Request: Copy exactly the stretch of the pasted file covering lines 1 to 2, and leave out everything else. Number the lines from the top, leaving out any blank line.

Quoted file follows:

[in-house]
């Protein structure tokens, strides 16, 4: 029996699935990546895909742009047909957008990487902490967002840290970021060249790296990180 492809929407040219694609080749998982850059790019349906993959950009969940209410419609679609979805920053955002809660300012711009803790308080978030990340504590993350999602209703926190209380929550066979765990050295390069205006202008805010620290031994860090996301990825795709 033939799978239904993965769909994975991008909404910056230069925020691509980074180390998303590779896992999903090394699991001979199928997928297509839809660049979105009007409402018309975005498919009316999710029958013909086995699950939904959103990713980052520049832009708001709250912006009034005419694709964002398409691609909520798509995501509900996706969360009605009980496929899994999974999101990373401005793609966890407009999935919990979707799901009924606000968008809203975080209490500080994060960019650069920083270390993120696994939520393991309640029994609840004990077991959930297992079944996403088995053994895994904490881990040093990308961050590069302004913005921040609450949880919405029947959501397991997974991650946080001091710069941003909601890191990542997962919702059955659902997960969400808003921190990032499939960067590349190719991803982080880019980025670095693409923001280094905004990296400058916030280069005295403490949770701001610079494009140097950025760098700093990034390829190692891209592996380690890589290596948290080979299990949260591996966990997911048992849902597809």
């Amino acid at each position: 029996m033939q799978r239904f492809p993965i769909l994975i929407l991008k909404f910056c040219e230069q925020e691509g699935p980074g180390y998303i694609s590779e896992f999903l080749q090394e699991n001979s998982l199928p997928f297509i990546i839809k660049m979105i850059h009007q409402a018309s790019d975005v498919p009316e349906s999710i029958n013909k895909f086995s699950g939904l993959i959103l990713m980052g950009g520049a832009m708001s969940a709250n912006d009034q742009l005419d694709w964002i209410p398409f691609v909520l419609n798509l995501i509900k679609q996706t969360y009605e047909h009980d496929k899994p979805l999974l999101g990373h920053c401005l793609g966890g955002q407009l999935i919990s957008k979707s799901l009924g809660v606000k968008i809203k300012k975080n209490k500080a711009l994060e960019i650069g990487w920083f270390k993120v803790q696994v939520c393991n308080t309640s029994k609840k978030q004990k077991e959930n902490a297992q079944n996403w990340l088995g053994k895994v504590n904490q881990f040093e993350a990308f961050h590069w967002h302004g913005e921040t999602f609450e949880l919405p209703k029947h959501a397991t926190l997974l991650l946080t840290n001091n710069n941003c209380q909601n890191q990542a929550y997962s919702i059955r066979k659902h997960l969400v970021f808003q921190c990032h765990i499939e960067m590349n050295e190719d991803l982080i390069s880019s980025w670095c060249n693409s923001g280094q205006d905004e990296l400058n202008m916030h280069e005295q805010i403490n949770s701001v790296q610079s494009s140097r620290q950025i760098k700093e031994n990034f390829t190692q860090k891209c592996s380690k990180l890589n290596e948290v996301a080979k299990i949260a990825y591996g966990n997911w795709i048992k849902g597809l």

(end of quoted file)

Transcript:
[in-house]
């Protein structure tokens, strides 16, 4: 029996699935990546895909742009047909957008990487902490967002840290970021060249790296990180 492809929407040219694609080749998982850059790019349906993959950009969940209410419609679609979805920053955002809660300012711009803790308080978030990340504590993350999602209703926190209380929550066979765990050295390069205006202008805010620290031994860090996301990825795709 033939799978239904993965769909994975991008909404910056230069925020691509980074180390998303590779896992999903090394699991001979199928997928297509839809660049979105009007409402018309975005498919009316999710029958013909086995699950939904959103990713980052520049832009708001709250912006009034005419694709964002398409691609909520798509995501509900996706969360009605009980496929899994999974999101990373401005793609966890407009999935919990979707799901009924606000968008809203975080209490500080994060960019650069920083270390993120696994939520393991309640029994609840004990077991959930297992079944996403088995053994895994904490881990040093990308961050590069302004913005921040609450949880919405029947959501397991997974991650946080001091710069941003909601890191990542997962919702059955659902997960969400808003921190990032499939960067590349190719991803982080880019980025670095693409923001280094905004990296400058916030280069005295403490949770701001610079494009140097950025760098700093990034390829190692891209592996380690890589290596948290080979299990949260591996966990997911048992849902597809």